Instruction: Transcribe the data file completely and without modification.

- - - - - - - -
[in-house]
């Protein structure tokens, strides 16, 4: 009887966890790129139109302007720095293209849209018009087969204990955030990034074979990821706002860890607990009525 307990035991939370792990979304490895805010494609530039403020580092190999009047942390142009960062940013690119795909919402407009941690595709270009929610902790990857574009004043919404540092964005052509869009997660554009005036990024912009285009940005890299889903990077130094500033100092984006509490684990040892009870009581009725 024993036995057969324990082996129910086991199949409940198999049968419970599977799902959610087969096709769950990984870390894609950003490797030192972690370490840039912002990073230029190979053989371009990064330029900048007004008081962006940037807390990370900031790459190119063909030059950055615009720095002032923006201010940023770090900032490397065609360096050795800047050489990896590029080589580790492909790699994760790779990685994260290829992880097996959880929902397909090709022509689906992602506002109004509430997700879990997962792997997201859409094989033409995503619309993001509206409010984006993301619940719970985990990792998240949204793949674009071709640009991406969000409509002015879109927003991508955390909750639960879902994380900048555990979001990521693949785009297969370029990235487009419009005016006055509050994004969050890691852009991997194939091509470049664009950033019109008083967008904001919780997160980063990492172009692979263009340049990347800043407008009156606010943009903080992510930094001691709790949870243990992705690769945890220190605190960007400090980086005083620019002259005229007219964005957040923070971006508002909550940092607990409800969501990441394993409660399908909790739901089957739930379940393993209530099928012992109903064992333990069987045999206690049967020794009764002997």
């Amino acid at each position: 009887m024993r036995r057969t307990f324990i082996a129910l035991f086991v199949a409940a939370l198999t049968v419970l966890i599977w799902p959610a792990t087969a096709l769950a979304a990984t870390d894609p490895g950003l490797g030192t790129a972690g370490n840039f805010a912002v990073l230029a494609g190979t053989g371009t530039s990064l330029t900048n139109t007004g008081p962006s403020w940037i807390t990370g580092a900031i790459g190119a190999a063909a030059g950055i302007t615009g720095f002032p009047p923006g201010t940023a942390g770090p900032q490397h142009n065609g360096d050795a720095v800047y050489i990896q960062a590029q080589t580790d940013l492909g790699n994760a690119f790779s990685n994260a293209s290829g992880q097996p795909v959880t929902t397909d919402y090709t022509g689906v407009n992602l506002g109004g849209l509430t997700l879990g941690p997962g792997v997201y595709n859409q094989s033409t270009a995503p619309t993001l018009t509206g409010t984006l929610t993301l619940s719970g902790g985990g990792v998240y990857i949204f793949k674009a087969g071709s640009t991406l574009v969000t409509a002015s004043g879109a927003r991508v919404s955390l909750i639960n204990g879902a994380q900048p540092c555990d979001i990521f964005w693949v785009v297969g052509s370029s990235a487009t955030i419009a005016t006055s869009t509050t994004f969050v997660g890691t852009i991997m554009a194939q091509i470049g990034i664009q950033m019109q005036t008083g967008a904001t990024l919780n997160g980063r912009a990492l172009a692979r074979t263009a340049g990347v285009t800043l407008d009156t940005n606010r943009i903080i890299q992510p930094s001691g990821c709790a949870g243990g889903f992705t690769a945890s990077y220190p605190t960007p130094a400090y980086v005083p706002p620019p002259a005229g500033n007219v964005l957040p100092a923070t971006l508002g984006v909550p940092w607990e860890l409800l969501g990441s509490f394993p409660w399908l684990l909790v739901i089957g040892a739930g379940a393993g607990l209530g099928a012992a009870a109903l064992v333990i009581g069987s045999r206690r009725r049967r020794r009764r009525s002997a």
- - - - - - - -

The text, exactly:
[in-house]
């Protein structure tokens, strides 16, 4: 009887966890790129139109302007720095293209849209018009087969204990955030990034074979990821706002860890607990009525 307990035991939370792990979304490895805010494609530039403020580092190999009047942390142009960062940013690119795909919402407009941690595709270009929610902790990857574009004043919404540092964005052509869009997660554009005036990024912009285009940005890299889903990077130094500033100092984006509490684990040892009870009581009725 024993036995057969324990082996129910086991199949409940198999049968419970599977799902959610087969096709769950990984870390894609950003490797030192972690370490840039912002990073230029190979053989371009990064330029900048007004008081962006940037807390990370900031790459190119063909030059950055615009720095002032923006201010940023770090900032490397065609360096050795800047050489990896590029080589580790492909790699994760790779990685994260290829992880097996959880929902397909090709022509689906992602506002109004509430997700879990997962792997997201859409094989033409995503619309993001509206409010984006993301619940719970985990990792998240949204793949674009071709640009991406969000409509002015879109927003991508955390909750639960879902994380900048555990979001990521693949785009297969370029990235487009419009005016006055509050994004969050890691852009991997194939091509470049664009950033019109008083967008904001919780997160980063990492172009692979263009340049990347800043407008009156606010943009903080992510930094001691709790949870243990992705690769945890220190605190960007400090980086005083620019002259005229007219964005957040923070971006508002909550940092607990409800969501990441394993409660399908909790739901089957739930379940393993209530099928012992109903064992333990069987045999206690049967020794009764002997």
């Amino acid at each position: 009887m024993r036995r057969t307990f324990i082996a129910l035991f086991v199949a409940a939370l198999t049968v419970l966890i599977w799902p959610a792990t087969a096709l769950a979304a990984t870390d894609p490895g950003l490797g030192t790129a972690g370490n840039f805010a912002v990073l230029a494609g190979t053989g371009t530039s990064l330029t900048n139109t007004g008081p962006s403020w940037i807390t990370g580092a900031i790459g190119a190999a063909a030059g950055i302007t615009g720095f002032p009047p923006g201010t940023a942390g770090p900032q490397h142009n065609g360096d050795a720095v800047y050489i990896q960062a590029q080589t580790d940013l492909g790699n994760a690119f790779s990685n994260a293209s290829g992880q097996p795909v959880t929902t397909d919402y090709t022509g689906v407009n992602l506002g109004g849209l509430t997700l879990g941690p997962g792997v997201y595709n859409q094989s033409t270009a995503p619309t993001l018009t509206g409010t984006l929610t993301l619940s719970g902790g985990g990792v998240y990857i949204f793949k674009a087969g071709s640009t991406l574009v969000t409509a002015s004043g879109a927003r991508v919404s955390l909750i639960n204990g879902a994380q900048p540092c555990d979001i990521f964005w693949v785009v297969g052509s370029s990235a487009t955030i419009a005016t006055s869009t509050t994004f969050v997660g890691t852009i991997m554009a194939q091509i470049g990034i664009q950033m019109q005036t008083g967008a904001t990024l919780n997160g980063r912009a990492l172009a692979r074979t263009a340049g990347v285009t800043l407008d009156t940005n606010r943009i903080i890299q992510p930094s001691g990821c709790a949870g243990g889903f992705t690769a945890s990077y220190p605190t960007p130094a400090y980086v005083p706002p620019p002259a005229g500033n007219v964005l957040p100092a923070t971006l508002g984006v909550p940092w607990e860890l409800l969501g990441s509490f394993p409660w399908l684990l909790v739901i089957g040892a739930g379940a393993g607990l209530g099928a012992a009870a109903l064992v333990i009581g069987s045999r206690r009725r049967r020794r009764r009525s002997a």